Oyster Crabs: Weird or Lucky?
September 20, 2016
Growing up, my dad and uncle were always on the prowl for $1 oyster happy hours, typically $3 a piece, so anytime I see it on the chalkboard outside of a restaurant it makes me really happy. And I don’t even like them that much.
Labor Day weekend, wandering around the West Village, I sat down to an oyster happy hour. After already eating three, I reached for the fourth and saw something very strange. No, not a pearl! It was bigger and had legs. I immediately felt queasy and couldn’t eat another.
I pulled out my phone and learned my happy hour guest was an Oyster Crabs. Considered a "Chesapeake delicacy” and even lucky, these are most commonly found in oysters of the Atlantic Ocean. About the size of a penny, they have soft shells and use the oyster for protection, stealing all of its food in the meantime. It was translucent, slimy, crunchy and kind of burst in your mouth, but also a little sweet and salty. Like oysters, coffee, olives or blue cheese, I would definitely consider it an acquired taste.
Add Oyster Crab to the list of interesting facts about oysters. Oysters are bivalve mollusks and can be eaten a number of ways-roasted, steamed, broiled, poached, grilled, baked, fried, marinated, stuffed, and especially raw. Cooked or raw, oysters can be part of both a sustainable and healthy meal.
Every 6 raw oysters have about 150 calories and contain a long list of vitamins and minerals with zinc, iron, vitamin B12 and selenium being some of the most prominent. Furthermore, the nutrients they provide may reduce blood pressure, increase energy levels, improve immune function, increase tissue repair and growth, increase bone strength and may even work as a powerful aphrodisiac.
In addition to being good for us, oysters can also help the ocean environment. One oyster filters up to 50 gallons of water through its gills, eating algae, removing dirt and consuming nitrogen in the process. While nitrogen isn't itself toxic, excess nitrogen is harmful to aquatic ecosystems as it promotes excessive algae growth. Once the algae falls to the bottom and begins to decay, that decaying process removes oxygen from the water.
Since the Civil War and the popularity of canning, the oyster population has been in decline. Due to overfishing, disease and habitat loss, the acreage of oyster reefs has dropped 80%. As oceans warm, animal life must move farther north, in search of colder and cleaner water. The warmer water has also led to an increase in the bacteria Vibrio, which can cause uncomfortable GI symptoms and could be dangerous to those with open wounds of any kind.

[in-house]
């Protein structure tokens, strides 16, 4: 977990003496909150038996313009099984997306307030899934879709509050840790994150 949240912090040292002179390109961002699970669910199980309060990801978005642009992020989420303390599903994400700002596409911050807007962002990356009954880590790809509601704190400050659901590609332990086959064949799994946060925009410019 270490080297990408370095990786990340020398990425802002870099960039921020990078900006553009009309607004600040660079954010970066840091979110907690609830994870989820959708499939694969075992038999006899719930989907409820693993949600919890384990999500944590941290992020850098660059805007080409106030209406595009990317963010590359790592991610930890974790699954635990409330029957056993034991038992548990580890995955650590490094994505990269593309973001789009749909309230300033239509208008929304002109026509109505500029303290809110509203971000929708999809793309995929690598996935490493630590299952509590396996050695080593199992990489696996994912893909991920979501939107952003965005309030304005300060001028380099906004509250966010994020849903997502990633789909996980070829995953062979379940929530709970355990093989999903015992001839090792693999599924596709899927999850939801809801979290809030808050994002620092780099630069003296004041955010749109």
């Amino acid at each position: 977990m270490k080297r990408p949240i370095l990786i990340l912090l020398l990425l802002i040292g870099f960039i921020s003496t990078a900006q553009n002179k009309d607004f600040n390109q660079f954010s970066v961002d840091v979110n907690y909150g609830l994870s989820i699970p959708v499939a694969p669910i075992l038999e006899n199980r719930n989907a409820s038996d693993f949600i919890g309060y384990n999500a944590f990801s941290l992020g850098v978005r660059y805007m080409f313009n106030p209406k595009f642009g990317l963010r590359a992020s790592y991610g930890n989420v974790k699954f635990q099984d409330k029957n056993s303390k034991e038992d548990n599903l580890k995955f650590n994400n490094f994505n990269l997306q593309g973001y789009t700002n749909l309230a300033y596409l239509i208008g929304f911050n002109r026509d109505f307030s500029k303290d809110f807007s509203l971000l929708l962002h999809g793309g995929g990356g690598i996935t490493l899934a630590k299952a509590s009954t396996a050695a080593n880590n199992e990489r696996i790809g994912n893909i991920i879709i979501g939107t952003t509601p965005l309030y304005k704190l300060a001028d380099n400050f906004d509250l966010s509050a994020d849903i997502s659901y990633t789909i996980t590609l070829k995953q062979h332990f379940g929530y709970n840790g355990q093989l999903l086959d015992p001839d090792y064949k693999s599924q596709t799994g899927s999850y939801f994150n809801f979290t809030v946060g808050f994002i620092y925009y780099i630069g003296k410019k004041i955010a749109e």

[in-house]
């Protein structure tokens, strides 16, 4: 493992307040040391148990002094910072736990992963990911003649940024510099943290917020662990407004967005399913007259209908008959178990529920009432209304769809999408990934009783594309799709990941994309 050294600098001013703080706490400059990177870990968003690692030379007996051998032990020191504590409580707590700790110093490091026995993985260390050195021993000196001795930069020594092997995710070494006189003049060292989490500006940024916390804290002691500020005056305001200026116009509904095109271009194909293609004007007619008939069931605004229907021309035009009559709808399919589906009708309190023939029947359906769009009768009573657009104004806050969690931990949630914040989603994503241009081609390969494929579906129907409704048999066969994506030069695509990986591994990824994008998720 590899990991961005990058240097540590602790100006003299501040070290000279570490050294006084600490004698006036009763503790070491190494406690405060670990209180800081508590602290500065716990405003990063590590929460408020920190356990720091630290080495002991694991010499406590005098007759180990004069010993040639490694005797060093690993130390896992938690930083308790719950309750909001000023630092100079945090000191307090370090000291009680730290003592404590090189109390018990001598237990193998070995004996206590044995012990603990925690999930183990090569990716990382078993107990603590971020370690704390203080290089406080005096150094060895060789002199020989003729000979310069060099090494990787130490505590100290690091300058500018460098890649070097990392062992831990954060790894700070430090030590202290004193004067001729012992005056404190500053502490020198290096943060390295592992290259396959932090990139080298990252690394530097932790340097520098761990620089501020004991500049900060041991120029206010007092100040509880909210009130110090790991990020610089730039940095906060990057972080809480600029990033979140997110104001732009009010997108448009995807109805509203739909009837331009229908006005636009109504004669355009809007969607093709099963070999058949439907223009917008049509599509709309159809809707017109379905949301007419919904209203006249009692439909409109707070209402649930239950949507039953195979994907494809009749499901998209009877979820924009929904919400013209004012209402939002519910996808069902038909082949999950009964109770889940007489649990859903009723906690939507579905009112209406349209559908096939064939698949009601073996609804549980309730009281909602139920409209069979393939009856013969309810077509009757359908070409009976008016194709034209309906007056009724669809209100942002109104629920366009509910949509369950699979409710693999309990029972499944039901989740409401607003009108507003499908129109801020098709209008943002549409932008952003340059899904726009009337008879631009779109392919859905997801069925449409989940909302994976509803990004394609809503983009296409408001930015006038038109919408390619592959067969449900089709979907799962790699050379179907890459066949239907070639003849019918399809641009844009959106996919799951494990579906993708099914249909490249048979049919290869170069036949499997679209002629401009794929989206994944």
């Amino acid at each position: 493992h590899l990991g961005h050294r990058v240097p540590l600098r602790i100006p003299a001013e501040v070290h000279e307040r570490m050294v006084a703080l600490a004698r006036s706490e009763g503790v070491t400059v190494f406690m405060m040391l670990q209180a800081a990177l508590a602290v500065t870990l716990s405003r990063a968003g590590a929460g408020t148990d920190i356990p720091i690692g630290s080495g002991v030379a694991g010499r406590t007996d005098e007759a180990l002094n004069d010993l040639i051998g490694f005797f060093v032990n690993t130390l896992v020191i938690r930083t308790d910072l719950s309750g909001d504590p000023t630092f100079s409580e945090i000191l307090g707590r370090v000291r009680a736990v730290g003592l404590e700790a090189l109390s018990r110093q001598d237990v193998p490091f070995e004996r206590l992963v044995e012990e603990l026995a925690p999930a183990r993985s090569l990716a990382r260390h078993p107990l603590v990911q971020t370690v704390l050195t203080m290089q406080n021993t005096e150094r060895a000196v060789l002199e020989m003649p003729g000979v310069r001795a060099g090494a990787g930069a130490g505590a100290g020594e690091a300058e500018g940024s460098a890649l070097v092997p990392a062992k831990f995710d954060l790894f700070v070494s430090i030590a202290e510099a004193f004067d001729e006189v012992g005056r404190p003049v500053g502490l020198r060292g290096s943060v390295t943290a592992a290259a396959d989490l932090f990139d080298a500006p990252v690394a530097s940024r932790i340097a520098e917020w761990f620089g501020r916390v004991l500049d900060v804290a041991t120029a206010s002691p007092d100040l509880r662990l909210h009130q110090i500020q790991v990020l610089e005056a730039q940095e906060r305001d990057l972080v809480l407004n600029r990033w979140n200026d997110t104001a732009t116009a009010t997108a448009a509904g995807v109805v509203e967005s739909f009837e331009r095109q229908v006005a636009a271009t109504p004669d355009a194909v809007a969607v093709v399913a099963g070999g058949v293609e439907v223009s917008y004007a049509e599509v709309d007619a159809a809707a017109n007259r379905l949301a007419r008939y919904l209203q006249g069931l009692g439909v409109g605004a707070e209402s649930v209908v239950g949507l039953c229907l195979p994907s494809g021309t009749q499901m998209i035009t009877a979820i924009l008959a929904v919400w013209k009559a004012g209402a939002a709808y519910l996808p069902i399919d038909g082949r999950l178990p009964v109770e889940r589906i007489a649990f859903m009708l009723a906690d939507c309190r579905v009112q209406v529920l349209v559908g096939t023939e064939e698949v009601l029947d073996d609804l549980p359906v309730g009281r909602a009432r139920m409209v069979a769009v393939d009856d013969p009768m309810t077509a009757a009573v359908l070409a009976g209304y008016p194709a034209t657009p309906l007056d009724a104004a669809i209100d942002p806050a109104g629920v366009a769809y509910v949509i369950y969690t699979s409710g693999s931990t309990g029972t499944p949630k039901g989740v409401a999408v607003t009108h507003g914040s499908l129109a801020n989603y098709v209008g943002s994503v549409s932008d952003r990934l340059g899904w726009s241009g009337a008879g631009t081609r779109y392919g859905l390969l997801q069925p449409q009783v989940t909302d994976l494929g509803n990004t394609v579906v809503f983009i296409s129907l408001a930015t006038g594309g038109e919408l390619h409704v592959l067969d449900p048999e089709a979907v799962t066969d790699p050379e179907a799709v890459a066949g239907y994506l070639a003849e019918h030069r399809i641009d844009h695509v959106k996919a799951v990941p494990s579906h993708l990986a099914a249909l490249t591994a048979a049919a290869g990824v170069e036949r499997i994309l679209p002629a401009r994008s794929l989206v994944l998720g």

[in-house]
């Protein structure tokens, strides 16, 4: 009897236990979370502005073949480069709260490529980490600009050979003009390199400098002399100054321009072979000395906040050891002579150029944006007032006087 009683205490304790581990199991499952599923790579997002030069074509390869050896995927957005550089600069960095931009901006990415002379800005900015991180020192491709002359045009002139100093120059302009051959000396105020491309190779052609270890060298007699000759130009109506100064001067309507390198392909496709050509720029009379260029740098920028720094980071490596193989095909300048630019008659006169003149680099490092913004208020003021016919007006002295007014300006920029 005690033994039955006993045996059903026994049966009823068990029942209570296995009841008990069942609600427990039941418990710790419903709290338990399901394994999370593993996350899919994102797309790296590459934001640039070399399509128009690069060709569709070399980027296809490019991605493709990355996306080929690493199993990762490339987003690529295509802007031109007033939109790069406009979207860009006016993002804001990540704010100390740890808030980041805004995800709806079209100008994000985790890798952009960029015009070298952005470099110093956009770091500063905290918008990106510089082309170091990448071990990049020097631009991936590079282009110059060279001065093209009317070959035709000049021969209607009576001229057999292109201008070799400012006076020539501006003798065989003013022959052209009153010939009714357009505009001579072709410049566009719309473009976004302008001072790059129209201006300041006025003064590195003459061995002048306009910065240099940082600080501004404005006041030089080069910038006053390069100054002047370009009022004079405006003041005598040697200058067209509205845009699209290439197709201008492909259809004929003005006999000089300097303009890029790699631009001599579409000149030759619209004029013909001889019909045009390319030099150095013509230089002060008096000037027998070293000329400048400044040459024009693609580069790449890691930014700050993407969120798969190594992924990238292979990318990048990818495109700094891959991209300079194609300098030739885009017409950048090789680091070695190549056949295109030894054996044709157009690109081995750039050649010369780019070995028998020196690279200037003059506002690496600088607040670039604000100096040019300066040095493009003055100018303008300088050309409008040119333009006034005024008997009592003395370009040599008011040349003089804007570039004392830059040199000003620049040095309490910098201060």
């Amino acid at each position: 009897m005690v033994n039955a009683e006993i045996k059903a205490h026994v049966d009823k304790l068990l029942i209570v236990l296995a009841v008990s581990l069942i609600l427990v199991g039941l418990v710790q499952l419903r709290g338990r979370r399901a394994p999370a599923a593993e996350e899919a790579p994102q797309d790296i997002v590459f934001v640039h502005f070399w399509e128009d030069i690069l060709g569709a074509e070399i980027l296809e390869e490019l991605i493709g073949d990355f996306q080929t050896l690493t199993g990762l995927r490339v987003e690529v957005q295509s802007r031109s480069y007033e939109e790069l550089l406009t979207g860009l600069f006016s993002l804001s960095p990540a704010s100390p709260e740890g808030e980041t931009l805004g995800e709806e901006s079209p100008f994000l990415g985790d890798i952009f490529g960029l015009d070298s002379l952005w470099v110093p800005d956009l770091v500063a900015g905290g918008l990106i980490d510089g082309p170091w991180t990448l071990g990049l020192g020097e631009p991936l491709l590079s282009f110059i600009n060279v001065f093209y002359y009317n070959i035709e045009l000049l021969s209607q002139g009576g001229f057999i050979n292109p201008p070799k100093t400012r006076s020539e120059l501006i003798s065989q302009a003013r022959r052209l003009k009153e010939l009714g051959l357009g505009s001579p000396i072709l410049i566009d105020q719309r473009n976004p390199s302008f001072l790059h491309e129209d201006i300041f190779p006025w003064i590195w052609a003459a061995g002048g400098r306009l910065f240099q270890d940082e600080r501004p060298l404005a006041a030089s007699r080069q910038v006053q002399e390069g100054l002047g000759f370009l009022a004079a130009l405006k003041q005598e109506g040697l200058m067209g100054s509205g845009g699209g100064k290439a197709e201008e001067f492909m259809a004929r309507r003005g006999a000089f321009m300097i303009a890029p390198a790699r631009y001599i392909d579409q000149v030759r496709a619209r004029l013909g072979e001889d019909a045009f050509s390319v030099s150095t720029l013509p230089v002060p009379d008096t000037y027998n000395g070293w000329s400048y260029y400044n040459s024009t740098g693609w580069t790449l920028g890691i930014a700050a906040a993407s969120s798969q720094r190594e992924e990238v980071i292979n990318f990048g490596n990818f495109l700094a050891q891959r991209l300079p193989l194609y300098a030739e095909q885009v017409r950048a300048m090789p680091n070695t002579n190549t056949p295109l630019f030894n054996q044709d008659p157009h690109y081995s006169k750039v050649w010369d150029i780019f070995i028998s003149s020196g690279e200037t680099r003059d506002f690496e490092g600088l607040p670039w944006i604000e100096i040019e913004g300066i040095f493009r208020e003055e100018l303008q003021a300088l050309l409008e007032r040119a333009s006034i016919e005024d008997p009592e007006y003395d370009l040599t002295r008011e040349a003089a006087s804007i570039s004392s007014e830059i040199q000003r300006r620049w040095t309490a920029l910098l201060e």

Overcoming disease and restoring oyster beds can be difficult because it has a lot to do with weather conditions and water temperature. But there are strategies in place to restore the oysters’ ecosystem. For example, in Maryland and Virginia, oyster management plans include limiting the amount of oysters removed each year, establishing a safe and disease free habitat for them, and restoring reefs by building, seeding and monitoring oyster populations on a long-term basis.
Test your oyster knowledge!
Fact or Myth? Oysters are poisonous during the months without the letter “R” (May-August).
Myth! Today it is safe and easy to consume oysters year round...oysters can be properly chilled and oyster farming has made easier avoid having to ship product across the country. This myth originated in the mid-19th century from the higher bacteria content and chance of disease related to improperly shipping and handling of oysters in the warmer months. These 4 also make up the reproductive season, so the flesh is often too thin and watery for sale.
Fact or Myth? Oysters are an aphrodisiac.
Somewhat true. This association likely came about because oysters are very high in zinc which is important to sexual development and health and low levels of zinc have been linked to impotence and delayed sexual development.
Fact or Myth? Oysters aren’t as scary and dangerous as they seem.
Fact! If oysters are caught and shipped from a reliable source, and kept cold, they should be just fine to eat. If you have a previous severe illness, such as liver disease, inflammatory bowel disease or achlorhydria (absence of stomach acid) I would be careful, and of course, random accidents could happen. If you are trying raw oysters from a restaurant, ask about their sources and do research on the ways they prevent foodborne illnesses from spreading.
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